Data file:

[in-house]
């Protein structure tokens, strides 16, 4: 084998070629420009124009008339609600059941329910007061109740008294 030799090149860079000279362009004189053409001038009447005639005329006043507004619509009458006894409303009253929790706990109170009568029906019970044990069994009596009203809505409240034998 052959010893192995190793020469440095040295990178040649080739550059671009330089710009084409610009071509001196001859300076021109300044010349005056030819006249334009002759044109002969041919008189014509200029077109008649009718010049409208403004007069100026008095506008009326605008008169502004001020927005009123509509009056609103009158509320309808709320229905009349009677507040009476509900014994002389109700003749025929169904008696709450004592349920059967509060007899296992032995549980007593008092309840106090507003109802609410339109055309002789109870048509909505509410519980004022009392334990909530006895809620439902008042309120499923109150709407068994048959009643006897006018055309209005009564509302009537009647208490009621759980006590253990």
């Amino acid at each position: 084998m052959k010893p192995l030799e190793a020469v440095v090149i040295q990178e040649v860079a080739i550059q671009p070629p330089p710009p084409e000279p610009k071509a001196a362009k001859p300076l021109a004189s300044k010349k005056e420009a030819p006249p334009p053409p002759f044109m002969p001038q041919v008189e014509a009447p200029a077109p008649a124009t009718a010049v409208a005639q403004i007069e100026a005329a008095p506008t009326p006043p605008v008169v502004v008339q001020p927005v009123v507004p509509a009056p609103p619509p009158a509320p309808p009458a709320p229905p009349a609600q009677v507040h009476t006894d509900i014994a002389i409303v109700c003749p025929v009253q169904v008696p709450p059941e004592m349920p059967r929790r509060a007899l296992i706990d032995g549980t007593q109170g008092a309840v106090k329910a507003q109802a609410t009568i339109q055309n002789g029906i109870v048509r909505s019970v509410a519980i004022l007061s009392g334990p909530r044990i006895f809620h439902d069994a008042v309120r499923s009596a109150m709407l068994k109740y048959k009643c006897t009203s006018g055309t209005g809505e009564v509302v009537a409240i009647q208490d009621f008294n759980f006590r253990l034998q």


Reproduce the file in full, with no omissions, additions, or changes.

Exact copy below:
[in-house]
């Protein structure tokens, strides 16, 4: 084998070629420009124009008339609600059941329910007061109740008294 030799090149860079000279362009004189053409001038009447005639005329006043507004619509009458006894409303009253929790706990109170009568029906019970044990069994009596009203809505409240034998 052959010893192995190793020469440095040295990178040649080739550059671009330089710009084409610009071509001196001859300076021109300044010349005056030819006249334009002759044109002969041919008189014509200029077109008649009718010049409208403004007069100026008095506008009326605008008169502004001020927005009123509509009056609103009158509320309808709320229905009349009677507040009476509900014994002389109700003749025929169904008696709450004592349920059967509060007899296992032995549980007593008092309840106090507003109802609410339109055309002789109870048509909505509410519980004022009392334990909530006895809620439902008042309120499923109150709407068994048959009643006897006018055309209005009564509302009537009647208490009621759980006590253990």
């Amino acid at each position: 084998m052959k010893p192995l030799e190793a020469v440095v090149i040295q990178e040649v860079a080739i550059q671009p070629p330089p710009p084409e000279p610009k071509a001196a362009k001859p300076l021109a004189s300044k010349k005056e420009a030819p006249p334009p053409p002759f044109m002969p001038q041919v008189e014509a009447p200029a077109p008649a124009t009718a010049v409208a005639q403004i007069e100026a005329a008095p506008t009326p006043p605008v008169v502004v008339q001020p927005v009123v507004p509509a009056p609103p619509p009158a509320p309808p009458a709320p229905p009349a609600q009677v507040h009476t006894d509900i014994a002389i409303v109700c003749p025929v009253q169904v008696p709450p059941e004592m349920p059967r929790r509060a007899l296992i706990d032995g549980t007593q109170g008092a309840v106090k329910a507003q109802a609410t009568i339109q055309n002789g029906i109870v048509r909505s019970v509410a519980i004022l007061s009392g334990p909530r044990i006895f809620h439902d069994a008042v309120r499923s009596a109150m709407l068994k109740y048959k009643c006897t009203s006018g055309t209005g809505e009564v509302v009537a409240i009647q208490d009621f008294n759980f006590r253990l034998q």